Against Impossibility

* A version of this post first appeared on the Islamic Law Blog under the same title: “Against Impossibility”. It is republished on ReOrientations with the author’s permission.

By Ovamir Anjum


Blog 90

20 February 2024

The conviction that the sharīʿa has been slain by modernity could be read as the resuscitation of the early classical debate on the sharīʿa’s fatigue. Yet it marks both a continuation and a departure from that debate’s original form. In its modern form, the question of the sharīʿa’s fatigue or death is entertained not by its jurists, but by historians trained in Western institutions. Under consideration is not only a concern with epistemology, but also with the material, metaphysical, and psychological challenges posed by a dominant global order of foreign, even hostile, secular origin. Yet the modern debate on the sharīʿa’s fatigue also continues the early classical debate insofar as it resumes the Juwaynīan concern with the very extinction of the conditions of the existence of the sharīʿa. This marks it from modern Muslim jurists’ dismissal of the possibility of extinction and almost exclusively constructive concern with debates around ijtihād and taqlīd built on a comfortable certainty about sharīʿa’s general health and metaphysical timelessness.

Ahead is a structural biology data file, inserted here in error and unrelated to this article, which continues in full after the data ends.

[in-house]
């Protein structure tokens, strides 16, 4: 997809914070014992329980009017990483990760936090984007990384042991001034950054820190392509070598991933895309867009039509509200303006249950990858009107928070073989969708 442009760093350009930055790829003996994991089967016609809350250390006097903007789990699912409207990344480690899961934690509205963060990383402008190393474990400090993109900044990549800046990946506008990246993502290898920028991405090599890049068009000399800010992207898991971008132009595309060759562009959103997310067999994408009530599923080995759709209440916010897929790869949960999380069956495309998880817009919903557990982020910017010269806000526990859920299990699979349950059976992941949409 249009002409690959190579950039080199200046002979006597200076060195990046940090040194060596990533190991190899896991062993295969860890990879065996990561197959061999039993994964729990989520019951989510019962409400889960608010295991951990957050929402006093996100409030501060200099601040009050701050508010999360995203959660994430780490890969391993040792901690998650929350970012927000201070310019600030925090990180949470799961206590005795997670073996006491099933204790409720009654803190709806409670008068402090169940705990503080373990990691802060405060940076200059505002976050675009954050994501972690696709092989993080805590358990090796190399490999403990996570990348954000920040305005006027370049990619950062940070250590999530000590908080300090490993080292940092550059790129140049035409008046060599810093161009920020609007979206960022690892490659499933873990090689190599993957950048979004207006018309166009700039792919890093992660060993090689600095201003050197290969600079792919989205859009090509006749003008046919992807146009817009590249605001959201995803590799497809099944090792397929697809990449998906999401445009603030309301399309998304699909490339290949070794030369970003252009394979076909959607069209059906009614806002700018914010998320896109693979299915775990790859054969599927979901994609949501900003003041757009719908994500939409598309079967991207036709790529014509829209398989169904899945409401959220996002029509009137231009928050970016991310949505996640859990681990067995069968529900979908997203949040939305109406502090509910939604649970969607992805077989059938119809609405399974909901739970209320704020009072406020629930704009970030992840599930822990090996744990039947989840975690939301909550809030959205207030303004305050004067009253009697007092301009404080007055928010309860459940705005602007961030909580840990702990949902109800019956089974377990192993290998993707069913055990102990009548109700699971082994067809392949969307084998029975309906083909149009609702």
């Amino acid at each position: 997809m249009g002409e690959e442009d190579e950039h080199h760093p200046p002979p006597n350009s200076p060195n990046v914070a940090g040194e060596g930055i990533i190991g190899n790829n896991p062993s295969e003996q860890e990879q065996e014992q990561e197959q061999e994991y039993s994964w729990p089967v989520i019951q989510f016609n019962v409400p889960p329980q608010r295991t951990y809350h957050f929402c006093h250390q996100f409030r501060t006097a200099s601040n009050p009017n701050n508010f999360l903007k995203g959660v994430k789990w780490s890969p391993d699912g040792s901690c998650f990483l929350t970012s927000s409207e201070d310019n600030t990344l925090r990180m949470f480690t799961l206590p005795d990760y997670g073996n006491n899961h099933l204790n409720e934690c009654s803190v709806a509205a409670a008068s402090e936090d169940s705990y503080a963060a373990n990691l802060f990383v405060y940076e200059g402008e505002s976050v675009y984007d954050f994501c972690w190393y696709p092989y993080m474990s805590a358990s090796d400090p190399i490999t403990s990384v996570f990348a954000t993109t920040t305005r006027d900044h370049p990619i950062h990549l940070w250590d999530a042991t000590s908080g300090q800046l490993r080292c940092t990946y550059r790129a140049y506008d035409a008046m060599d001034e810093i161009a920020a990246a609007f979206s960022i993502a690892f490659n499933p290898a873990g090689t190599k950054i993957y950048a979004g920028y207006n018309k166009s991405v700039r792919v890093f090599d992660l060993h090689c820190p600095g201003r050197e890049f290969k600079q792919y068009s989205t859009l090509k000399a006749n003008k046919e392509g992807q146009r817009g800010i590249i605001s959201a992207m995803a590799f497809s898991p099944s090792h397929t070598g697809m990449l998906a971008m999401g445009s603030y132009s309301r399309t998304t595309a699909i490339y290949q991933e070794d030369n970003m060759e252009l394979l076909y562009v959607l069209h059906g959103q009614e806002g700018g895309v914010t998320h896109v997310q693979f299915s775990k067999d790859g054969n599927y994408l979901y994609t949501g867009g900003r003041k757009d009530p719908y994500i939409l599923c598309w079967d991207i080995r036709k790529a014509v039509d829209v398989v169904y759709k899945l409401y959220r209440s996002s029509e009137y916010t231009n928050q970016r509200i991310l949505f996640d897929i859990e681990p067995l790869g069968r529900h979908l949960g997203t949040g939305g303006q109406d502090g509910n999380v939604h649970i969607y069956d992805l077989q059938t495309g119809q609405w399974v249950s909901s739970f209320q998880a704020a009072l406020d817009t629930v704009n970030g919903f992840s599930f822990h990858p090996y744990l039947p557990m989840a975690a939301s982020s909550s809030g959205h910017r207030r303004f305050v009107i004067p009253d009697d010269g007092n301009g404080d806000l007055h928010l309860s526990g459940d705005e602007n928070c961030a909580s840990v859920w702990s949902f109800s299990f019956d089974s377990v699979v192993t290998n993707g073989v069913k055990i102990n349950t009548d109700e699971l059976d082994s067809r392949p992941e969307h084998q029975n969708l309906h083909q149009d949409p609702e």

One of our age’s most erudite and provocative scholars of Islamic law, Wael Hallaq, has raised the alarm about the sharīʿa’s death at the hands of modernity. He made this argument in his 2004 article “Can the Sharīʿa be Restored?,” his 2005 article “What is Shariʿa?,” and in his well-known The Impossible State (2012). Like Juwaynī, Hallaq conceptualizes the sharīʿa as high jurisprudence that requires certain developed institutions of learning and enforcement and, therefore, understands its death as an obliteration of its institutional and social bases. Like Juwaynī, he locates the sharīʿa not in the “raw” form expressed in scripture, the prophetic comment, or even the first generation’s relatively unsystematized and diverse understanding, but in the consolidated form that begins to take shape with rise of the personal madhhabs (schools of law) in the second/eighth and third/ninth centuries. This form reaches maturation only in the fourth/tenth century. In Hallaq’s maximally historicized understanding of the sharīʿa, it was nothing less than “a complex set of social, economic, cultural, and moral relations that permeated the epistemic structures of the social and political orders” of the lands of Islam for over a millennium. It was, furthermore, a “discursive practice in which these relations intersected each other, acted upon each other, and affected each other in countless ways.” Significantly, this “discursive practice” entailed “institutions operating upon, resisting and/or enhancing each other,” as well as a “cultural rendering of law in practice, where cultural categories meshed into fiqh, legal procedure, moral codes, and much else.” The sharīʿa, then, far from being a mere judicial system or legal doctrine, “organically tied itself to the world around it in ways that were vertical and horizontal, structural and linear, economic and social, moral and ethical, intellectual and spiritual, epistemic and cultural, and textual and poetic, among much else.”